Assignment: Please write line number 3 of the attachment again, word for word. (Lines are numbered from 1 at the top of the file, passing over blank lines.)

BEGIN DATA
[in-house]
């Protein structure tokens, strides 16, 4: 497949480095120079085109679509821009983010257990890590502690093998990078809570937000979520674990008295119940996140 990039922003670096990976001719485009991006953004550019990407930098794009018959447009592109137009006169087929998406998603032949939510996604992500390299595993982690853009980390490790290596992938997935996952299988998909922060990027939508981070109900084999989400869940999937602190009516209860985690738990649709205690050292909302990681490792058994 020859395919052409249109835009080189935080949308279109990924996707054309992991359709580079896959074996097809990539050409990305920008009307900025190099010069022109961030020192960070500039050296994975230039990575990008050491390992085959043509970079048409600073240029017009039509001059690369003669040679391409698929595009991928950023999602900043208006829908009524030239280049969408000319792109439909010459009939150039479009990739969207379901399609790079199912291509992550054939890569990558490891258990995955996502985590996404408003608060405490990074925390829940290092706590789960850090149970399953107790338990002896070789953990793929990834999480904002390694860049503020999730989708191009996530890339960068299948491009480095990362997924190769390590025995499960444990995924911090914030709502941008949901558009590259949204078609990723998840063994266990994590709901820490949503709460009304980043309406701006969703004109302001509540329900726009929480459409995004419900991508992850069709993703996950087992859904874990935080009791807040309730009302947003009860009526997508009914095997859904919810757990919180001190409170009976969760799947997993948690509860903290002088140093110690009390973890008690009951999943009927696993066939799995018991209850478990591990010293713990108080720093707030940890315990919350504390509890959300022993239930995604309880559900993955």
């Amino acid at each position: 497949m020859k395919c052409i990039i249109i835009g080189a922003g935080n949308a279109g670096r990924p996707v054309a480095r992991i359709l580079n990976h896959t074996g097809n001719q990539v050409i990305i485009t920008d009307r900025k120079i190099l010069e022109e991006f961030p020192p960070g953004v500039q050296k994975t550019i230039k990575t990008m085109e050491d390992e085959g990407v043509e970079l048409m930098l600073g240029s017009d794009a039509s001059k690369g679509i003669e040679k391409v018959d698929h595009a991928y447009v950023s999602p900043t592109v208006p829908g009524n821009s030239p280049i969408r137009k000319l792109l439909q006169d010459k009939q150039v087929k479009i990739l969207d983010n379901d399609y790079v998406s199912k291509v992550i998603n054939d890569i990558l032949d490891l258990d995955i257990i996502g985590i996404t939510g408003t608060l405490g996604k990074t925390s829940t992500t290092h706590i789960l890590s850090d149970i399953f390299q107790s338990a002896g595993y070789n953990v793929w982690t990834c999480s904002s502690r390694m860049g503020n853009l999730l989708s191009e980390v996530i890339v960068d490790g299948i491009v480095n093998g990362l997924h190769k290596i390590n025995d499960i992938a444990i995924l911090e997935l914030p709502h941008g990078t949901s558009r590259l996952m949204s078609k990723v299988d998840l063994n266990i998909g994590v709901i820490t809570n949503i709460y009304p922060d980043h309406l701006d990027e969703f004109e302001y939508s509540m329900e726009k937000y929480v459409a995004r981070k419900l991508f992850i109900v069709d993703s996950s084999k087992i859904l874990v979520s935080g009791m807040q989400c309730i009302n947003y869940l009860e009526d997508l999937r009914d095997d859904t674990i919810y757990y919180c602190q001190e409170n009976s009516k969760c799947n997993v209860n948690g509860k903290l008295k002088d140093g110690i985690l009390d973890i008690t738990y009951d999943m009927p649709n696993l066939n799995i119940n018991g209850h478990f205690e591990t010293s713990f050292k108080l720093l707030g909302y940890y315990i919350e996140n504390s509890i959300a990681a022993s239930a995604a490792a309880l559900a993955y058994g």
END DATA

């Amino acid at each position: 497949m020859k395919c052409i990039i249109i835009g080189a922003g935080n949308a279109g670096r990924p996707v054309a480095r992991i359709l580079n990976h896959t074996g097809n001719q990539v050409i990305i485009t920008d009307r900025k120079i190099l010069e022109e991006f961030p020192p960070g953004v500039q050296k994975t550019i230039k990575t990008m085109e050491d390992e085959g990407v043509e970079l048409m930098l600073g240029s017009d794009a039509s001059k690369g679509i003669e040679k391409v018959d698929h595009a991928y447009v950023s999602p900043t592109v208006p829908g009524n821009s030239p280049i969408r137009k000319l792109l439909q006169d010459k009939q150039v087929k479009i990739l969207d983010n379901d399609y790079v998406s199912k291509v992550i998603n054939d890569i990558l032949d490891l258990d995955i257990i996502g985590i996404t939510g408003t608060l405490g996604k990074t925390s829940t992500t290092h706590i789960l890590s850090d149970i399953f390299q107790s338990a002896g595993y070789n953990v793929w982690t990834c999480s904002s502690r390694m860049g503020n853009l999730l989708s191009e980390v996530i890339v960068d490790g299948i491009v480095n093998g990362l997924h190769k290596i390590n025995d499960i992938a444990i995924l911090e997935l914030p709502h941008g990078t949901s558009r590259l996952m949204s078609k990723v299988d998840l063994n266990i998909g994590v709901i820490t809570n949503i709460y009304p922060d980043h309406l701006d990027e969703f004109e302001y939508s509540m329900e726009k937000y929480v459409a995004r981070k419900l991508f992850i109900v069709d993703s996950s084999k087992i859904l874990v979520s935080g009791m807040q989400c309730i009302n947003y869940l009860e009526d997508l999937r009914d095997d859904t674990i919810y757990y919180c602190q001190e409170n009976s009516k969760c799947n997993v209860n948690g509860k903290l008295k002088d140093g110690i985690l009390d973890i008690t738990y009951d999943m009927p649709n696993l066939n799995i119940n018991g209850h478990f205690e591990t010293s713990f050292k108080l720093l707030g909302y940890y315990i919350e996140n504390s509890i959300a990681a022993s239930a995604a490792a309880l559900a993955y058994g």